By Will Peebles
Live Oak Public Libraries (LOPL) aspires to be a haven to its local community, and it is through the pursuit of this goal that the social services program was created.
With the hiring of Regional Social Services Coordinator Savanna Waddle in October 2022, LOPL patrons in Chatham, Effingham, and Liberty counties gained a point of contact to use in their times of need. Waddle is the first licensed master social worker hired by Live Oak Public Libraries, and since then, she has assisted in spearheading multiple community initiatives on behalf of the library system.
Recently, the library system expanded its social services offerings to include a Care Closet, which offers donated items to the local community. The closet is stocked with clothing, sleeping bags, blankets, shoes, kids’ toys, strollers, menstrual products, hygiene items, and medical supplies.
Many of the patrons Live Oak Public Libraries assist are without housing, and Waddle says the unhoused community in LOPL’s service area is a network in and of itself. It didn’t take long for word to get around about the library’s Care Closet.
“Sometimes the Care Closet is a good lead in for building relationships with patrons. Or sometimes the patrons start to slowly build trust with me, through seeing me routinely, talking to me, or when they’re looking for items. After I built a relationship with a few core patrons, they started telling other people about the library’s resources,” Waddle said.
Besides word of mouth, most social services-based referrals come from library staff. Many staff members within the system have already built trust and rapport with the people who are asking for the kind of help the social services department can provide, and that trust can go a long way.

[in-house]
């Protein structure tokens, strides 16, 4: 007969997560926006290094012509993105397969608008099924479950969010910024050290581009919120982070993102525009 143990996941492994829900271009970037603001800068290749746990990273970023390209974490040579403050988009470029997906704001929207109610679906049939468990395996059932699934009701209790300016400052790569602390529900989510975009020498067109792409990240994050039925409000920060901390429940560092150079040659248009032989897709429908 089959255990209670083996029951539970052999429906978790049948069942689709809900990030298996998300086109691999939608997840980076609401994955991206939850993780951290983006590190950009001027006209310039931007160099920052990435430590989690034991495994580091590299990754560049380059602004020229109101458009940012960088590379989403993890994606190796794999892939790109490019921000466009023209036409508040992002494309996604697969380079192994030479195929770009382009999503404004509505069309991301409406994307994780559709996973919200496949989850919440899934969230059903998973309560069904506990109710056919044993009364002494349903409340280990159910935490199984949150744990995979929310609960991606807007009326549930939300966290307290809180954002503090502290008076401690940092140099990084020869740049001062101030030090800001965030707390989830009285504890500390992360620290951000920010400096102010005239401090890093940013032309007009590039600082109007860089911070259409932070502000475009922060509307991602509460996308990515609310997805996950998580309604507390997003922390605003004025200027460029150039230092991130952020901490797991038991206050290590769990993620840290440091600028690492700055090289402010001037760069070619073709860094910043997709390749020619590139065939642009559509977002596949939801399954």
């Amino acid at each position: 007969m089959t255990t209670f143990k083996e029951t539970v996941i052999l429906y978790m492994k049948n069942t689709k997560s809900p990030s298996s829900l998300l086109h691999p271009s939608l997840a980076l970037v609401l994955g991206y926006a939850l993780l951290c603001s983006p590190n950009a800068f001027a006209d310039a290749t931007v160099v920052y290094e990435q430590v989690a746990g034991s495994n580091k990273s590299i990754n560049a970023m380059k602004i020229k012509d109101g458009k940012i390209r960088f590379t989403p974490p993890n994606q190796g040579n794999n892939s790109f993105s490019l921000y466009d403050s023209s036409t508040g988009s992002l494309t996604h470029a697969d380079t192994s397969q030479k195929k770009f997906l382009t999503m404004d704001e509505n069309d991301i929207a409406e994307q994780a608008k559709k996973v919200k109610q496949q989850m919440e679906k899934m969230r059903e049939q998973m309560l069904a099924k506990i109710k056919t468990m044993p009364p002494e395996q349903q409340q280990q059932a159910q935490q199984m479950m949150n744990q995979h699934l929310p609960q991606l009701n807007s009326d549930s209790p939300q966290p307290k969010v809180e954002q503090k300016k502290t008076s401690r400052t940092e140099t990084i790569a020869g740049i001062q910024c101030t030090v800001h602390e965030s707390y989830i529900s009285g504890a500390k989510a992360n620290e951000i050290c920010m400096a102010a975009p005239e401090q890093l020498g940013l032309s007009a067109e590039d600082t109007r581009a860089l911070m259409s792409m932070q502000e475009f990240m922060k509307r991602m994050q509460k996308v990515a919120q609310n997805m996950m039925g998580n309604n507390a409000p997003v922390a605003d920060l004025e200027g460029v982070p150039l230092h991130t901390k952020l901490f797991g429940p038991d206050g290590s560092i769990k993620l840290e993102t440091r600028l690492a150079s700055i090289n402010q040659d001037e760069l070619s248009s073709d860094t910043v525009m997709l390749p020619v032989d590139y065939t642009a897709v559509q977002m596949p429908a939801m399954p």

“It’s no secret community members turn to public library workers for information on social services and programs,” Executive Director Lola Shelton-Council said. “LOPL recognized a need to provide more of a warm handoff instead of just a brochure with a list of various service providers. We wanted to reduce the number of times an individual had to tell their story to get assistance and be treated with dignity.”
When the library’s social services are referred from a trusted source, it’s easier to make the “warm handoff,” to our community partners capable of meeting the patron’s specific needs. As the community comes to know the library as a trusted partner, it’s getting easier to build relationships which, in turn, increase access to patrons seeking assistance.
And there’s no shortage of face-to-face interaction. Much of Waddle’s daily workload is helping library patrons navigate the resources available to them — everything from filling out food stamp applications, to accessing birth certificates, to completing housing applications. It’s a broad spectrum of services, but it dovetails into one of the most critical aspects of the library: accessibility.
“There’s an entire range of social services people need, at any point of life that they’re in. I think what’s really interesting about working for the library, and one of my favorite things, is that it’s one of the last free resources out there,” Waddle said. “And a lot of people that come in are looking for access to resources.”
To learn more about Live Oak Public Libraries, go to https://liveoakpl.org/home.